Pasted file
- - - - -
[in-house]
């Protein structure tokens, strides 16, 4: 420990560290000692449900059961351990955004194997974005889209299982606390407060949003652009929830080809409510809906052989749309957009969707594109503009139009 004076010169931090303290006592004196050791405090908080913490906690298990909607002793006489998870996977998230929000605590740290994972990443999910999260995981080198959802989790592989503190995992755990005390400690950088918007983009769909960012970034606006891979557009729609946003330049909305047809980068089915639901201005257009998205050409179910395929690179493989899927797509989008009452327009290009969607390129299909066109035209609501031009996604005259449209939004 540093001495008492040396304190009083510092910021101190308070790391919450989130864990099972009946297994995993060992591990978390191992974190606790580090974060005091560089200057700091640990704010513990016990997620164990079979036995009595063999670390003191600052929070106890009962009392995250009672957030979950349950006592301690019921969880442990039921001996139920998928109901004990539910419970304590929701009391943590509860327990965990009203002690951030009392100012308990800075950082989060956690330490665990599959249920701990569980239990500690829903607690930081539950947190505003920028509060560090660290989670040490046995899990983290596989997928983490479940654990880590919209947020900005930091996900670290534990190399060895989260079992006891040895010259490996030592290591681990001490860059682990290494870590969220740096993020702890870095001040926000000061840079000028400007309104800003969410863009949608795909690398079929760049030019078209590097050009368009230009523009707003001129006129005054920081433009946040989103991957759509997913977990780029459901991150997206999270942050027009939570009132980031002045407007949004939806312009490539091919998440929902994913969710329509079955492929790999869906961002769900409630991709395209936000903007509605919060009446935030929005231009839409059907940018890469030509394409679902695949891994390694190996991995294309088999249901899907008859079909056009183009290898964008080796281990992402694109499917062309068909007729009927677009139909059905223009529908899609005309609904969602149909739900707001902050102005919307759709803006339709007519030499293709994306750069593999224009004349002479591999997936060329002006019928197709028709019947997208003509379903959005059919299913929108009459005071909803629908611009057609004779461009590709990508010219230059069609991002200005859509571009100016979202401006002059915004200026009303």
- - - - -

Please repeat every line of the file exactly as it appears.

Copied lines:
[in-house]
């Protein structure tokens, strides 16, 4: 420990560290000692449900059961351990955004194997974005889209299982606390407060949003652009929830080809409510809906052989749309957009969707594109503009139009 004076010169931090303290006592004196050791405090908080913490906690298990909607002793006489998870996977998230929000605590740290994972990443999910999260995981080198959802989790592989503190995992755990005390400690950088918007983009769909960012970034606006891979557009729609946003330049909305047809980068089915639901201005257009998205050409179910395929690179493989899927797509989008009452327009290009969607390129299909066109035209609501031009996604005259449209939004 540093001495008492040396304190009083510092910021101190308070790391919450989130864990099972009946297994995993060992591990978390191992974190606790580090974060005091560089200057700091640990704010513990016990997620164990079979036995009595063999670390003191600052929070106890009962009392995250009672957030979950349950006592301690019921969880442990039921001996139920998928109901004990539910419970304590929701009391943590509860327990965990009203002690951030009392100012308990800075950082989060956690330490665990599959249920701990569980239990500690829903607690930081539950947190505003920028509060560090660290989670040490046995899990983290596989997928983490479940654990880590919209947020900005930091996900670290534990190399060895989260079992006891040895010259490996030592290591681990001490860059682990290494870590969220740096993020702890870095001040926000000061840079000028400007309104800003969410863009949608795909690398079929760049030019078209590097050009368009230009523009707003001129006129005054920081433009946040989103991957759509997913977990780029459901991150997206999270942050027009939570009132980031002045407007949004939806312009490539091919998440929902994913969710329509079955492929790999869906961002769900409630991709395209936000903007509605919060009446935030929005231009839409059907940018890469030509394409679902695949891994390694190996991995294309088999249901899907008859079909056009183009290898964008080796281990992402694109499917062309068909007729009927677009139909059905223009529908899609005309609904969602149909739900707001902050102005919307759709803006339709007519030499293709994306750069593999224009004349002479591999997936060329002006019928197709028709019947997208003509379903959005059919299913929108009459005071909803629908611009057609004779461009590709990508010219230059069609991002200005859509571009100016979202401006002059915004200026009303």